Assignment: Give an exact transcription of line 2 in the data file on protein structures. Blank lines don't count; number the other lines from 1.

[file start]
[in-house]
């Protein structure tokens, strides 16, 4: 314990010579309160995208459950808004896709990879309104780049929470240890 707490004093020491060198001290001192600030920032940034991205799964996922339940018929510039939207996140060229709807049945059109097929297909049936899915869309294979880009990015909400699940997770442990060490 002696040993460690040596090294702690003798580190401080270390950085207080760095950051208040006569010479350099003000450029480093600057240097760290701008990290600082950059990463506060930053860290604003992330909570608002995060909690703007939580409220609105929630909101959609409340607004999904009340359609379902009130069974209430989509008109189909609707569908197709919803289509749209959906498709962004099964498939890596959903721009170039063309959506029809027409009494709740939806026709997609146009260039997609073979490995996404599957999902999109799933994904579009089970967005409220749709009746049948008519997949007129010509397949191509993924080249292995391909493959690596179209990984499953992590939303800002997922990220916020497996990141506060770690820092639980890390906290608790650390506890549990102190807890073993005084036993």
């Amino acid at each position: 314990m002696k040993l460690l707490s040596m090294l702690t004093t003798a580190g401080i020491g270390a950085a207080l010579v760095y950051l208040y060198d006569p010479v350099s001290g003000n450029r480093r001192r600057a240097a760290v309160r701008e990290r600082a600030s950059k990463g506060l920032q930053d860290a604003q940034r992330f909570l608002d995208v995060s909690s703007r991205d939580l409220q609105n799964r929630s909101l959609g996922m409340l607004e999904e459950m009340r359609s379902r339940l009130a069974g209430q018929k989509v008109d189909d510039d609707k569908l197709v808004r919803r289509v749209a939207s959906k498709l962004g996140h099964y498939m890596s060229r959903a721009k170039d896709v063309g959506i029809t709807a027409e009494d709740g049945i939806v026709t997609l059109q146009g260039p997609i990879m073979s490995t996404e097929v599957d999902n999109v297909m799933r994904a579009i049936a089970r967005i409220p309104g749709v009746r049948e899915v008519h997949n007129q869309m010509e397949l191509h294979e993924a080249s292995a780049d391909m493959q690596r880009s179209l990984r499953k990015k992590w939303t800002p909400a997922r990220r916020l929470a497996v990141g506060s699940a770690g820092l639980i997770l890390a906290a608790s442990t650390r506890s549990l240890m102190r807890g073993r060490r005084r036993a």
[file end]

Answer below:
């Protein structure tokens, strides 16, 4: 314990010579309160995208459950808004896709990879309104780049929470240890 707490004093020491060198001290001192600030920032940034991205799964996922339940018929510039939207996140060229709807049945059109097929297909049936899915869309294979880009990015909400699940997770442990060490 002696040993460690040596090294702690003798580190401080270390950085207080760095950051208040006569010479350099003000450029480093600057240097760290701008990290600082950059990463506060930053860290604003992330909570608002995060909690703007939580409220609105929630909101959609409340607004999904009340359609379902009130069974209430989509008109189909609707569908197709919803289509749209959906498709962004099964498939890596959903721009170039063309959506029809027409009494709740939806026709997609146009260039997609073979490995996404599957999902999109799933994904579009089970967005409220749709009746049948008519997949007129010509397949191509993924080249292995391909493959690596179209990984499953992590939303800002997922990220916020497996990141506060770690820092639980890390906290608790650390506890549990102190807890073993005084036993």